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Thursday, 6 November 2014

Working with land-based industries to increase outdoor engagement with nature.

From the 17th-18th October the Institute for Outdoor Learning held it’s bi-annual national conference for outdoor educators and practitioners. 

It took place this year at the Holywell conference centre in Loughborough. The conference included key note addresses from Dr John Ashton CBE; Director of the Faculty of Public Health and from Lofty Wiseman; Author of the SAS Survival Handbook. It also included workshops and master classes delivered by experienced outdoor educators and professionals.

I delivered on of these workshops on the topic of: Working with land-based industries to increase outdoor engagement with nature.

In the workshop the overlap between the two sectors of outdoor education and land-based studies was discussed and the fact that students in either subject area seem to cite ‘being outdoors’ as a key motivation in choosing the topic they study was raised as a potential area of common ground in what can sometimes be a strained relationship between two industries which share the same outdoor space.



Delegates who took part in this workshop produced the above diagram illustrating the areas where the opinions and motivations of people in the two industries diverge but also where there is common ground, including highlighting programmes such as the John Muir award which effectively link the two subject areas.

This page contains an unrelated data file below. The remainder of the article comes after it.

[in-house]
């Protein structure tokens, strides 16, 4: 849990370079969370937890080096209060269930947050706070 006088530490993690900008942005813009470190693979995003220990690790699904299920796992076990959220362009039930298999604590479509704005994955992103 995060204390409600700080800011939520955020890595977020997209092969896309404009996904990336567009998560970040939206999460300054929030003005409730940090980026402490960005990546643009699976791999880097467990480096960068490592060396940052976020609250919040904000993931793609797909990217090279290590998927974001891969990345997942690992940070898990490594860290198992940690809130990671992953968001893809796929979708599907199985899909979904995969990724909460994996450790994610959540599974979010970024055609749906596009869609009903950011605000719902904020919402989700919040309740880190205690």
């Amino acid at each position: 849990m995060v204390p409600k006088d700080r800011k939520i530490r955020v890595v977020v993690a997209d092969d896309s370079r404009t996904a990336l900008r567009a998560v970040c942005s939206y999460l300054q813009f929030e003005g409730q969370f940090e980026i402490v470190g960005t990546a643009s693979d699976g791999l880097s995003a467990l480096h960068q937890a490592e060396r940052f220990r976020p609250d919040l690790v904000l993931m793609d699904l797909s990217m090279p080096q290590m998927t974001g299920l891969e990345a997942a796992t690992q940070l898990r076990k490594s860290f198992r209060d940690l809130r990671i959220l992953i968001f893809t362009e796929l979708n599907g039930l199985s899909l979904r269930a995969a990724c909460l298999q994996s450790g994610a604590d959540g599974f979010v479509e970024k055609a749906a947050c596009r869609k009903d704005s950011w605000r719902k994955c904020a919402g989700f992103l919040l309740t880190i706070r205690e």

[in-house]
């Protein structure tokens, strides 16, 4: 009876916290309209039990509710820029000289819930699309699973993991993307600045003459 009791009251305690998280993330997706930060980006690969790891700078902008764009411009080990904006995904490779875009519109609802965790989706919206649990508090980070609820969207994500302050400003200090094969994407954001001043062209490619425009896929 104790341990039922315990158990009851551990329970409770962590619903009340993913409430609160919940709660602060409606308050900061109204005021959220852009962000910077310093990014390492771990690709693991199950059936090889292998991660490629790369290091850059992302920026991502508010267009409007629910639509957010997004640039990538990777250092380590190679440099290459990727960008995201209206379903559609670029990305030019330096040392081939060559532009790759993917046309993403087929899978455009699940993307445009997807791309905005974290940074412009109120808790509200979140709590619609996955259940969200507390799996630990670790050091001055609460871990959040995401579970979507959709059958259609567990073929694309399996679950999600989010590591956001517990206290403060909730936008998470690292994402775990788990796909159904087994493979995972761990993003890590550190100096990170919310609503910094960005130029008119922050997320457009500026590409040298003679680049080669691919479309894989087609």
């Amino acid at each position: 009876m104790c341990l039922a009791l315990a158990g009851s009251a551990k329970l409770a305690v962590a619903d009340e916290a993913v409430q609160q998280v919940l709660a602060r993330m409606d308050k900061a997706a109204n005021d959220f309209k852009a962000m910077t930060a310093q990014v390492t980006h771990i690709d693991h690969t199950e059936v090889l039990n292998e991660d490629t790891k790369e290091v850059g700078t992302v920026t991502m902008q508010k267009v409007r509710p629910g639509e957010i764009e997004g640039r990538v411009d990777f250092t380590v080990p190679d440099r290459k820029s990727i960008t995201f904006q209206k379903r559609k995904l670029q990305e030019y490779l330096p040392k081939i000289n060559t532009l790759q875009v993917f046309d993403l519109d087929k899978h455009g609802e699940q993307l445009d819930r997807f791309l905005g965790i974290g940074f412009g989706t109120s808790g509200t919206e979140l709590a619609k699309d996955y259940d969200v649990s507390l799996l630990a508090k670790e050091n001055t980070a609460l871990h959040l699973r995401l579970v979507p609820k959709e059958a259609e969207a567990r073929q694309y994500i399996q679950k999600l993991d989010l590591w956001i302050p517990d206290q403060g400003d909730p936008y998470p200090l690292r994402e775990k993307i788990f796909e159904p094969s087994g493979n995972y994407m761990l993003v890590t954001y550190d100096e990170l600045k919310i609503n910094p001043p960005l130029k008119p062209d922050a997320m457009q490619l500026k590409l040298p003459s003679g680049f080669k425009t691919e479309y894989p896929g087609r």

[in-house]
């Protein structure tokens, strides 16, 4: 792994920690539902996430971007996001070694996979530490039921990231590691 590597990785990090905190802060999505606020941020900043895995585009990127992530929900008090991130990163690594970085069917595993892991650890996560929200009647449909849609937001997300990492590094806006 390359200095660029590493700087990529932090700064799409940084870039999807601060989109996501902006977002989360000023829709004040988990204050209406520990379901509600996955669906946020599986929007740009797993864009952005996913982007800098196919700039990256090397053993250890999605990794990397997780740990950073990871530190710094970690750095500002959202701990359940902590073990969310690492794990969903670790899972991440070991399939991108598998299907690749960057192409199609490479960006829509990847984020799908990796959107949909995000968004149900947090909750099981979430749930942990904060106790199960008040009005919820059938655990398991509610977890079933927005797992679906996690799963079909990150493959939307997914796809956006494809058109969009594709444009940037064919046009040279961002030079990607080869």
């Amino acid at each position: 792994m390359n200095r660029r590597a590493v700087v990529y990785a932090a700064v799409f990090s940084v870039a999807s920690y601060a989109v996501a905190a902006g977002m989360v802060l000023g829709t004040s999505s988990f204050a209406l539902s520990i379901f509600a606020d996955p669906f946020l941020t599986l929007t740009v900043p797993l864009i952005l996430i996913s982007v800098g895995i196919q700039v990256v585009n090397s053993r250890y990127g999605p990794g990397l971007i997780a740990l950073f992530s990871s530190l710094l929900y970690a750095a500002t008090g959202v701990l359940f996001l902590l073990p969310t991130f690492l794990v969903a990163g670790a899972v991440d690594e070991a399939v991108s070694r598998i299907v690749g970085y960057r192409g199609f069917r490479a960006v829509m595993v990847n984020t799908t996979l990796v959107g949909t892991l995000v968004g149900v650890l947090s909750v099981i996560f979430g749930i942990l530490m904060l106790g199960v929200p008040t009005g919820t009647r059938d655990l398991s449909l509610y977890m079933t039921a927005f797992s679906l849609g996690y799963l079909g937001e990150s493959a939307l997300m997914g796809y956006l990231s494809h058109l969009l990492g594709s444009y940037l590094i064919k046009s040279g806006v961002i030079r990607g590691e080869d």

As part of this workshop I also shared the results of some research carried out at Reaseheath College to gather opinions of countryside and game management students compared to the opinions of adventure sports students on a range of topics related to outdoor activities. This survey involved students expressing their thoughts and opinions of a number of different activities which take place out of doors, ranging from deer stalking, to kayaking and mountain biking. Over 100 responses were gathered and the following conclusions were drawn;
  1.     Although all students surveyed had an interest in the outdoors the activities they preferred differed vastly (which was to be expected based on their choice of course at the college)
  2.          Some of the opinions expressed were negative towards those activities which were not considered part of ‘their’ industry.




 The word cloud above demonstrates the frequency of the words used by adventure sports students to describe the land-based and outdoor activities they saw pictures of (for those pictures and to take part in the survey yourself use the following link



Likewise this word cloud shows the frequency of words used by countryside/game management students in describing the same pictures.

It is clear that the students held different aspects of the environment they work in as more, or most, important, with the countryside students focusing on the need to maintain the environment and a concern over unauthorised access while the adventure sports students were more concerned about access to areas for recreation, the inconvenience and disappointment of limited access and some very specific potential environmental impacts.

3.        Thirdly the percentage of students who were opposed to the fieldsport elements of       outdoor activities (shooting, fishing, deer stalking etc..) was very small. In fact              there was considerable support for these activities from most people with the caveat      that all animals killed in the name of field sports were then used appropriately (ie;       eaten). So this area, which had the potential to be the biggest conflict between                students, was actually not a major issue, the biggest area of conflict was actually the      discussion over where access was and wasn’t permitted.


The workshop concluded with delegates sharing how they reconcile and link these two distinct sectors working in the outdoors.  

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